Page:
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Dungeons & Dragons DM Stresses The Importance of Insight Checks

One DMs story of overly trustworthy players highlights why Insight is so important in Dungeons and Dragons.

Dungeons and Dragons players come in all shapes and sizes, including how they play the game. In one DMs case, their party is a trustworthy bunch, even if it’s to their disadvantage.

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A DM has taken to Reddit to share their story of a party incapable of realizing that NPCs can lie, and with it started a lively conversation on Insight, player behaviors, and the sometimes frustrating situation they can bring.

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DMs Experience with Overly Trustworthy Party Sparks Lively Discussion About Player Trust and NPCs

Image Via Wizards of the Coast

The original post comes from a Reddit user named u/Nightblade81, who, in his venting post, highlights an important aspect of running a campaign for players and DMs, the all-important Insight Checks.

In their case, they are running a campaign with a great party that engages with the story, roleplay, the whole package, except when it comes to NPCs. For this party, they can’t seem to grasp the idea of NPCs lying in a campaign. As they put it, they could find “Jimmy ‘Oof ouch he stabbed me’ Stabbington” in his home, stabbing another NPC to death, but a simple no from Jimmy, and they would ignore it. For the record, that is not a hypothetical situation, according to them.

Following the post, other DMs and players quickly joined in and shared their experiences, with one of the most popular responses highlighting the exact opposite situation. Another user named Meta-Squirrel spoke about having a party that trusted no one, with them constantly rolling Insights, or grinding the session to a halt trying to deliberate because of them. Additionally, plenty of players discussed similar situations or offered helpful advice, like using passive Insight occasionally or using creative ways to deal with these moments.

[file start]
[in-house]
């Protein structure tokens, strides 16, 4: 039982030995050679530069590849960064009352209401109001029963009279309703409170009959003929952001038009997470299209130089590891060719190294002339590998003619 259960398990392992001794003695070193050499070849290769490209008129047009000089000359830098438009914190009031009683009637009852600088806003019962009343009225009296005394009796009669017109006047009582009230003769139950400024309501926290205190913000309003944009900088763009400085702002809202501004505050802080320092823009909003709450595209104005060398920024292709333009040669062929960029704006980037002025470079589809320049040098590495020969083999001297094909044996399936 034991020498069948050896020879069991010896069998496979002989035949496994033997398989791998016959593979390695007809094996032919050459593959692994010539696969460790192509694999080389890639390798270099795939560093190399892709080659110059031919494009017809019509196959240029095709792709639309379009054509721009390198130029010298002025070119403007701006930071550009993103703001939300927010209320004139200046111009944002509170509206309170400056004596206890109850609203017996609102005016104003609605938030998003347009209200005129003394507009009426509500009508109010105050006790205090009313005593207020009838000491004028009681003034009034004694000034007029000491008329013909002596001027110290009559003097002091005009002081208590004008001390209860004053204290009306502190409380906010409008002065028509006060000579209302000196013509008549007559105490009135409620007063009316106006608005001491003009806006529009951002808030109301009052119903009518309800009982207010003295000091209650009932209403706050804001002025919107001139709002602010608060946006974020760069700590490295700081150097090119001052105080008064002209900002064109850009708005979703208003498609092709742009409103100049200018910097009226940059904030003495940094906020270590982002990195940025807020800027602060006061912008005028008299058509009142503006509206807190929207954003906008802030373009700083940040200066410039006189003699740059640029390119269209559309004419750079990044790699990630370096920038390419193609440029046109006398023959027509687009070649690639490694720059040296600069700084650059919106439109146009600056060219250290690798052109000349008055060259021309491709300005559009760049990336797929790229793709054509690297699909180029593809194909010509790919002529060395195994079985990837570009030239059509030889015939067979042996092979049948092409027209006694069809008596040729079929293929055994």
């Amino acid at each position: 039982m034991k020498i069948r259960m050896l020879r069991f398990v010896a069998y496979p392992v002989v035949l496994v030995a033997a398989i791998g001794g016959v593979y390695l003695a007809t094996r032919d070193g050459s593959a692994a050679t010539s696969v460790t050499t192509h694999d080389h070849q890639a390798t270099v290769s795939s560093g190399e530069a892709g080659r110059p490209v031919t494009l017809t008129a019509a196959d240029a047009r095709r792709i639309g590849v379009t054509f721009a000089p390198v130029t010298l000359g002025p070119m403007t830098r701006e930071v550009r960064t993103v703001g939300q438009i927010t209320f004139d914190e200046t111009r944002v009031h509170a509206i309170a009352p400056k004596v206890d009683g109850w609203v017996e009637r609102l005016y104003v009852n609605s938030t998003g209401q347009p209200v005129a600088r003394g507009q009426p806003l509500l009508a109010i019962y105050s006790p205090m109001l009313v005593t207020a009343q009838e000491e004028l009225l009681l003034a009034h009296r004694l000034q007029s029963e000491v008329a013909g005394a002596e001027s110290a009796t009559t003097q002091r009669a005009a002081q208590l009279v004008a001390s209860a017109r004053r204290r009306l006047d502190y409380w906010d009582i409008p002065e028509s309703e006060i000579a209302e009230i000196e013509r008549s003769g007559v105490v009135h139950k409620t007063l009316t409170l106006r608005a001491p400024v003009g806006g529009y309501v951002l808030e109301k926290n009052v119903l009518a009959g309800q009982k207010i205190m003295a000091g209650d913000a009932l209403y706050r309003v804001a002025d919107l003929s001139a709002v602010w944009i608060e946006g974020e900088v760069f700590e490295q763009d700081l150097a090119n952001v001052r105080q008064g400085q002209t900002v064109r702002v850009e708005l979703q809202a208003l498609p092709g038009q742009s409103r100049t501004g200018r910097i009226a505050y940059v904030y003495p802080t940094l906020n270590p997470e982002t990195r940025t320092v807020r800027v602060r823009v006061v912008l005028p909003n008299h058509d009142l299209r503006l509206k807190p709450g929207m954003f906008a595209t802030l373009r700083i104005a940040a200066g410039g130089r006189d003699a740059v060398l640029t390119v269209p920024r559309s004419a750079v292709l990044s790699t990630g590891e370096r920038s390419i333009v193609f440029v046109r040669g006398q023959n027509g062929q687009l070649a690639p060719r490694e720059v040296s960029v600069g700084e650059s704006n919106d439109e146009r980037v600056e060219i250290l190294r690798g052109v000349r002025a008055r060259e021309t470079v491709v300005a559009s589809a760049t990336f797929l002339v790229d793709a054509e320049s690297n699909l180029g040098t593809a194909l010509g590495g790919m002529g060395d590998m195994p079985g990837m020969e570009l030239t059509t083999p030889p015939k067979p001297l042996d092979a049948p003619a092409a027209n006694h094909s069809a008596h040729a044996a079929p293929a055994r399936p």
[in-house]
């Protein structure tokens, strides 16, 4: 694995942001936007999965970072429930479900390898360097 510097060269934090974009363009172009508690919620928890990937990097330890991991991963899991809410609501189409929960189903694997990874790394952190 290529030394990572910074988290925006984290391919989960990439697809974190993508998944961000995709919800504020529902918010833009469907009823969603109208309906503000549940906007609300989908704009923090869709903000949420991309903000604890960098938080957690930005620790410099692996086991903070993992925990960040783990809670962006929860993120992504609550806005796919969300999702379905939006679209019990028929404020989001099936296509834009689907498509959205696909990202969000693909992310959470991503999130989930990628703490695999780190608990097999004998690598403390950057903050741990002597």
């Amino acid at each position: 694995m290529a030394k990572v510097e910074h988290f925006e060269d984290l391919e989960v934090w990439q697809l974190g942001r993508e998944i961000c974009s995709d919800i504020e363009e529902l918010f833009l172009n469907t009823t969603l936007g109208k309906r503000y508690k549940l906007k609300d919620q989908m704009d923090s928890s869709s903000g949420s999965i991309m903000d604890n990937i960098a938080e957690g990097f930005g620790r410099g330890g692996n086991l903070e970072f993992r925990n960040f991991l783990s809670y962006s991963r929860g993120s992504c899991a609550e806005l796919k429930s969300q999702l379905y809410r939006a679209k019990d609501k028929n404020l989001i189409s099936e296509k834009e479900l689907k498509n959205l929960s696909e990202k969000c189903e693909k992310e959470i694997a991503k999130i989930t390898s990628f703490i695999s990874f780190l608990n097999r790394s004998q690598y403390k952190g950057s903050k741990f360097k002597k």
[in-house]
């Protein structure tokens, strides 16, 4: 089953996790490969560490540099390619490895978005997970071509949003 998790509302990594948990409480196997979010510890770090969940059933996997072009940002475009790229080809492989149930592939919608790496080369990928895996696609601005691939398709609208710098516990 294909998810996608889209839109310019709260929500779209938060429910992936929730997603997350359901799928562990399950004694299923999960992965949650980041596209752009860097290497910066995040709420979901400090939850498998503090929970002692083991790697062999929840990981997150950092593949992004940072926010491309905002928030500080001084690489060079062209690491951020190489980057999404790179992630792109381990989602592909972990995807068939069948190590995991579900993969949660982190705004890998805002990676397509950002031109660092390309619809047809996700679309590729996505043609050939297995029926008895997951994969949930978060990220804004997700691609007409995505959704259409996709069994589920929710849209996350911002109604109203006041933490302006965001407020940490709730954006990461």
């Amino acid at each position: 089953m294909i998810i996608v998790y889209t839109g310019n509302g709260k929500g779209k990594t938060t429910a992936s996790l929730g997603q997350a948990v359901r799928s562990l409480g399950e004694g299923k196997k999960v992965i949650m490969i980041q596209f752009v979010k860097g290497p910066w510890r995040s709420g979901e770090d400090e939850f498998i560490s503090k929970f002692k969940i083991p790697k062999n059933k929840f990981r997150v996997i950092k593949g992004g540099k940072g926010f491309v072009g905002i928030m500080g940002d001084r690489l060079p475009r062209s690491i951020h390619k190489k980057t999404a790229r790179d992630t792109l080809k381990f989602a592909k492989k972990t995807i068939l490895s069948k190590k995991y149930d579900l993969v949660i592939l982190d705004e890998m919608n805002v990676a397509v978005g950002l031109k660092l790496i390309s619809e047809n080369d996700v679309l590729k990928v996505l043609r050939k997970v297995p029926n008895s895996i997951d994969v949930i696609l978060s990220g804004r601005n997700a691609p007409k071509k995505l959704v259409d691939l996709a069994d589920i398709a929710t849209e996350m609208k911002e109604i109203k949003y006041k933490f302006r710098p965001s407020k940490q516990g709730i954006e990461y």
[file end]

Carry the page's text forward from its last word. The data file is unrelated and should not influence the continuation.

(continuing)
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Beyond the humor and frustrations of the discussion, the post shines a light on a common problem DMs deal with and some of the annoyances it can bring. It’s a worthwhile read for those unsure of how to deal with situations like these, or if you want a good chuckle at some of the creative workarounds and consequences of this kind of player and approach to D&D. More than anything, remember to smart in how you use Insight, but maybe don’t assume the worst in every NPC.


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Author
Matthew Fuller
Matt is a freelance writer based in the UK and has spent over three years covering and writing about video games. He discovered his love of games journalism while attending Canterbury Christchurch University, where he earned a bachelor's and master's degree in Game Design and has been writing ever since. He will find any excuse to play and write about games. When he isn't fighting dragons or exploring far-off galaxies, he spends his free time playing D&D, listening to music, or reading a good book. His primary game bests are Diablo IV, the Final Fantasy series, D&D, and anything new releasing that tickles his fancy.